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Cleveland-Cliffs: Tracking China’s Steel Demand

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China’s property sector

China’s property sector is one of the most steel-intensive sectors, consuming close to 50% of overall steel demand. Investors should track the property sector through various indicators, which we’ll discuss later in this article.

China’s property sector seems to be cooling down in the face of a tighter liquidity environment. Real estate investment growth fell in October 2017 to just 5.6% from 9.2% year-over-year (or YoY) growth in September 2017.

Property sales and new construction starts also fell. New construction starts, measured by floor area, fell 4.3% YoY in October. The floor area of property sales fell 6.0% in October YoY.

Home prices in large cities have also softened. The slowing property market is most likely in accordance with the government’s intention of controlling the overheating real estate market.

China’s auto sales

China’s total vehicle sales rose 2.0% in October 2017 compared to October 2016. The sales in the January–October period are up 4.1% compared to the same period in 2016.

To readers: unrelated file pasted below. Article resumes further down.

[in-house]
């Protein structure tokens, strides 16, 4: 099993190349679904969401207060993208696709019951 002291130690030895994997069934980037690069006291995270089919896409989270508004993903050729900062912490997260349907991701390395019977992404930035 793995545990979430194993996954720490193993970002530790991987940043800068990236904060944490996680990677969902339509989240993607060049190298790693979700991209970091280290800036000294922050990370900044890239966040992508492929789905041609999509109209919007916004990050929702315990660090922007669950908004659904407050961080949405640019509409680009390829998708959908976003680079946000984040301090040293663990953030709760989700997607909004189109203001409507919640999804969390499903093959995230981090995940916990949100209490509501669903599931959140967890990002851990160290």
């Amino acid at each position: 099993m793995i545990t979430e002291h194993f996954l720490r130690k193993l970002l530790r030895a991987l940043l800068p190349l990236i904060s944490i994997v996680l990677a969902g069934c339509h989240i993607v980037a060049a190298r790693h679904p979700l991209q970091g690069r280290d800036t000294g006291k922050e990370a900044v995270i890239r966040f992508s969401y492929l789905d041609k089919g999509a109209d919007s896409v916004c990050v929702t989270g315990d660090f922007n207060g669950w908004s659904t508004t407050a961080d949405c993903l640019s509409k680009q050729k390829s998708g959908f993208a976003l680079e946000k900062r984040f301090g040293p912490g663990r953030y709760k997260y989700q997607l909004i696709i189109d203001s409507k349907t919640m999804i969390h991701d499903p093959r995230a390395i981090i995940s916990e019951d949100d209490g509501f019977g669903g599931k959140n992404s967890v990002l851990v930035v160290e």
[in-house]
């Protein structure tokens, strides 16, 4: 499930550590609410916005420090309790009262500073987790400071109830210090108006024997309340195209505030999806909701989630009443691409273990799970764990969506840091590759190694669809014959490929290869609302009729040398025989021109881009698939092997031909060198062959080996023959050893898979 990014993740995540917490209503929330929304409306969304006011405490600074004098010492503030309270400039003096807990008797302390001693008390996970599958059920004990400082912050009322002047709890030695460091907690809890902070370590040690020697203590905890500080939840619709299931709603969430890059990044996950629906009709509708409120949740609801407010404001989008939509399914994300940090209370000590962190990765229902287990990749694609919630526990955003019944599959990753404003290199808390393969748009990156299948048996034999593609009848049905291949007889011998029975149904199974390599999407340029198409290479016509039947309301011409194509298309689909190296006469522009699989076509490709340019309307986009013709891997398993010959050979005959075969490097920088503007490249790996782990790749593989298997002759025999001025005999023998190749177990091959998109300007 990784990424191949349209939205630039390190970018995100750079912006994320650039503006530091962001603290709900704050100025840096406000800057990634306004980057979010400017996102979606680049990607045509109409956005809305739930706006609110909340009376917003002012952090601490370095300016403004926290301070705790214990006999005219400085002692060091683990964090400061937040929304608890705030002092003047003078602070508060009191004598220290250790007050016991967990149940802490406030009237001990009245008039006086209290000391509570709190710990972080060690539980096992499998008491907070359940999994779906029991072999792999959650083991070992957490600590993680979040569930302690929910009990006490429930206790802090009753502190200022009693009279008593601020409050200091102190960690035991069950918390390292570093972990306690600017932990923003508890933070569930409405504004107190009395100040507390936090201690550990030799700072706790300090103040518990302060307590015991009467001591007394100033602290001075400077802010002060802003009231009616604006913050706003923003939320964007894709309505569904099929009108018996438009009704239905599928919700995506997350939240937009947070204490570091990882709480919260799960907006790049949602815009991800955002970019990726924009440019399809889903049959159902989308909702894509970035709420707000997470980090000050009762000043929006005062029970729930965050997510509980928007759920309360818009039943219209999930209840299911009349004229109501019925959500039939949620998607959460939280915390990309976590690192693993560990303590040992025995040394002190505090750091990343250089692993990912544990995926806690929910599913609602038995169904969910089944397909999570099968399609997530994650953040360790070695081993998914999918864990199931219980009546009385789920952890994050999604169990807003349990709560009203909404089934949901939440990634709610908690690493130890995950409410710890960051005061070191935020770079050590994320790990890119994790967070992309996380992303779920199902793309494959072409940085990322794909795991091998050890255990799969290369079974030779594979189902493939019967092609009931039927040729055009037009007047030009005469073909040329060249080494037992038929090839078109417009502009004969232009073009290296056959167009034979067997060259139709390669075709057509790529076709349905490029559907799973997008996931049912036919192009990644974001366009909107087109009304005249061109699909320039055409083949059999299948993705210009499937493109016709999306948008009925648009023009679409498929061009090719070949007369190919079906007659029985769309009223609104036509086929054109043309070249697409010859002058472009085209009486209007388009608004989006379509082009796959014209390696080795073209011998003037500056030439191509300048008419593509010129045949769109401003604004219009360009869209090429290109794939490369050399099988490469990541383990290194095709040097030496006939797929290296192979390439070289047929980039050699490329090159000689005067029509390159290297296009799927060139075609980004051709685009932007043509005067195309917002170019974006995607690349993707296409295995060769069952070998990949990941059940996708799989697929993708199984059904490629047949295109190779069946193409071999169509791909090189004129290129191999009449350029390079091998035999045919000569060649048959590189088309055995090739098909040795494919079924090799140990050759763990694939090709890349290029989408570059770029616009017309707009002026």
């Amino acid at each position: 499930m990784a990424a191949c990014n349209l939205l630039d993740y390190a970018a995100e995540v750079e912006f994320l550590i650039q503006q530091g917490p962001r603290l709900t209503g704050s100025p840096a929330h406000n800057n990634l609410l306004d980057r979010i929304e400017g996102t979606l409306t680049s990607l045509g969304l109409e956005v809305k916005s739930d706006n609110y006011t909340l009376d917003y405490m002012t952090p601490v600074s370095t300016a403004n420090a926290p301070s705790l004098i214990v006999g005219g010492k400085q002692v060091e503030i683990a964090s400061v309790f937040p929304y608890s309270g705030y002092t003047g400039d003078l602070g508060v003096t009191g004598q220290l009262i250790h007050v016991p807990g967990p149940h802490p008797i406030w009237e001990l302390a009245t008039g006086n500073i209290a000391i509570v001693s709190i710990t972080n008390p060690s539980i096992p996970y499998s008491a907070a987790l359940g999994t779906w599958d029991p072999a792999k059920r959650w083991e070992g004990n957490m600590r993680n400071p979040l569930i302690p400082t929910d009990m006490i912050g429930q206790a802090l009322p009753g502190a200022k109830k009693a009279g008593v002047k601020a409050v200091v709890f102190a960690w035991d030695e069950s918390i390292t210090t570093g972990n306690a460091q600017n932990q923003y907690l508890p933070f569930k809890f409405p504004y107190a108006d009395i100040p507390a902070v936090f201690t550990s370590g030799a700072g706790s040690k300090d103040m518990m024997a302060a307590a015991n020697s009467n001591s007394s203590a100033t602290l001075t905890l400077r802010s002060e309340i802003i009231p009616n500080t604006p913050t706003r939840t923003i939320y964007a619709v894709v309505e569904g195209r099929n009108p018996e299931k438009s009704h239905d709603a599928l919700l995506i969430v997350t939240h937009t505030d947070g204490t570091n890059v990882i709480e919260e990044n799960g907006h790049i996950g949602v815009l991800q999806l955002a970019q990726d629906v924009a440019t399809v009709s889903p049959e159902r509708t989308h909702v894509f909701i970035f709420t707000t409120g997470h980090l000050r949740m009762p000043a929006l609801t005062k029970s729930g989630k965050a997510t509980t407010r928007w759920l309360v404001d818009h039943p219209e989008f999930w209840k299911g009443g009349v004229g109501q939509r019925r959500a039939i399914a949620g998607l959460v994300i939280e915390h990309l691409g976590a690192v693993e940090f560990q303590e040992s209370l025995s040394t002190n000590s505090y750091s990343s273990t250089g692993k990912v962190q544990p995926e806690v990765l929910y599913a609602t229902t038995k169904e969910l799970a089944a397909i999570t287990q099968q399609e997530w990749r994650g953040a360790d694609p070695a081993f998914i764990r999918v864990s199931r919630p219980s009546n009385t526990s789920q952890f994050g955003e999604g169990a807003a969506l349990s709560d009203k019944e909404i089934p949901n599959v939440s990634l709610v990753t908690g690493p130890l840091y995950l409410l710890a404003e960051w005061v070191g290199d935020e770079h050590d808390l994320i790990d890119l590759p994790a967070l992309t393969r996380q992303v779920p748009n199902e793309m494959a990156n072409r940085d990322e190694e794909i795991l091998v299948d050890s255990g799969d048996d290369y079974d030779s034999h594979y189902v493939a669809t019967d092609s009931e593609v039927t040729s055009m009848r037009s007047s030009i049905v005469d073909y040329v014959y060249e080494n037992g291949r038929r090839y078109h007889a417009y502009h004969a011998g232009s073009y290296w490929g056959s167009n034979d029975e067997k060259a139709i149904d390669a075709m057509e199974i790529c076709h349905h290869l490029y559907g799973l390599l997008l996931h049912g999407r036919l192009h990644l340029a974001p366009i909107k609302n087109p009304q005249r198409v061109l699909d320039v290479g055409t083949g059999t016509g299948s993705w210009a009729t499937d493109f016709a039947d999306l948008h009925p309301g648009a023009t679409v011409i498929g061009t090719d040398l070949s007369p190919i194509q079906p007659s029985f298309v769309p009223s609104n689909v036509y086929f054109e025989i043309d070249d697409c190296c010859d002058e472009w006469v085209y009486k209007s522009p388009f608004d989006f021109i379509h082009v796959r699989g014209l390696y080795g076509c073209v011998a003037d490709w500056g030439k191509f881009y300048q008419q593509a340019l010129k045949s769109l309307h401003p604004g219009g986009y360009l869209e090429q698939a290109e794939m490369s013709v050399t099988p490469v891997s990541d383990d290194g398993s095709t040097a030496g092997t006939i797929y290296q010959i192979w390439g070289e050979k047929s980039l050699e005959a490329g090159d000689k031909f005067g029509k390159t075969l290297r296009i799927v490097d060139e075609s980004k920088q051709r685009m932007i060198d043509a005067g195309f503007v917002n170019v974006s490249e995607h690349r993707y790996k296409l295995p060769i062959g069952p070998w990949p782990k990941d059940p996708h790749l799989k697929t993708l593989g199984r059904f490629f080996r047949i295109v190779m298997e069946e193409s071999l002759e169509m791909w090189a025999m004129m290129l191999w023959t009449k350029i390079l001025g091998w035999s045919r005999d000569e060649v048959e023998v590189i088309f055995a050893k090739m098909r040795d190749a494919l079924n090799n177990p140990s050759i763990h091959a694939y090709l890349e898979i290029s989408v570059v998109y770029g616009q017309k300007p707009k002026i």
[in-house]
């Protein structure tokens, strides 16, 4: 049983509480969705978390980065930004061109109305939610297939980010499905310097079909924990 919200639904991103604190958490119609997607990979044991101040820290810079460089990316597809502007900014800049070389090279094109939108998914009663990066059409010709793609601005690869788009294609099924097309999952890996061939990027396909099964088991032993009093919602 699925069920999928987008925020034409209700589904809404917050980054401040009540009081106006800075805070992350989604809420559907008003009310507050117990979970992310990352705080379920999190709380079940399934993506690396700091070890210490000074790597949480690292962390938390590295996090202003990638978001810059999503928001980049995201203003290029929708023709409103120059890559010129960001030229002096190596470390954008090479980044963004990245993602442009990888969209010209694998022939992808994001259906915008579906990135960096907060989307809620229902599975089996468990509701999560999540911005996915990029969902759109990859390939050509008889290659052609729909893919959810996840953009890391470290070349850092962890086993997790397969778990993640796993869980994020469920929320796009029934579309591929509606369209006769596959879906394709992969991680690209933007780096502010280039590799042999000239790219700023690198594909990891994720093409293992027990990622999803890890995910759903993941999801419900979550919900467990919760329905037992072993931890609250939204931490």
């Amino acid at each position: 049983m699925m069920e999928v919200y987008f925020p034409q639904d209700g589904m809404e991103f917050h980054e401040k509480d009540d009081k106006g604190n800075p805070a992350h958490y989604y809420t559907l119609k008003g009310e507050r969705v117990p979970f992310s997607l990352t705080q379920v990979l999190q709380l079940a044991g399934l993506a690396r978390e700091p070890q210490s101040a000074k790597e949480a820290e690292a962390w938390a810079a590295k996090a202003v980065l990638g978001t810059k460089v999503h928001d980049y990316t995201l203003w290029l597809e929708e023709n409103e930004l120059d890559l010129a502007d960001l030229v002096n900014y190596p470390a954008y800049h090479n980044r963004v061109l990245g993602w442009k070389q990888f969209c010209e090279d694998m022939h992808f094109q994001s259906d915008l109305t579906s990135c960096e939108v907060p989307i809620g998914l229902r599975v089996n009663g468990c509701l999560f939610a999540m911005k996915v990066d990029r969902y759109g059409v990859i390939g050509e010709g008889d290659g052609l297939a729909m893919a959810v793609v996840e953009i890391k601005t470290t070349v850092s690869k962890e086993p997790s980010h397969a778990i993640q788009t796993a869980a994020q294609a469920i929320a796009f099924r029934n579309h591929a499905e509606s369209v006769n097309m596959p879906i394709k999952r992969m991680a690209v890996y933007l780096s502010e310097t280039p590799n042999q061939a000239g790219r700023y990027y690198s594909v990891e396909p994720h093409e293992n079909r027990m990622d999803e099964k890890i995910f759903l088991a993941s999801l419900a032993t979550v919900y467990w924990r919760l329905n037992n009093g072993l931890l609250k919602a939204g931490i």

After October’s data, the China Association of Automobile Manufacturers warned that the growth target of 5.0% for 2017 probably wouldn’t be met and that growth wouldn’t exceed ~4.0%. The year-to-date increase is still much lower than last year’s growth, mainly due to the rollback of the Chinese government’s 2016 tax incentive.

A lackluster growth in the property and auto market may not bode well for the steel demand in the country. These factors could be negative for global steel (SLX) demand.

Lower steel demand is negative for iron ore demand, which impacts seaborne iron ore players such as Rio Tinto (RIO), Vale (VALE), BHP (BHP), and Cleveland-Cliffs (CLF).

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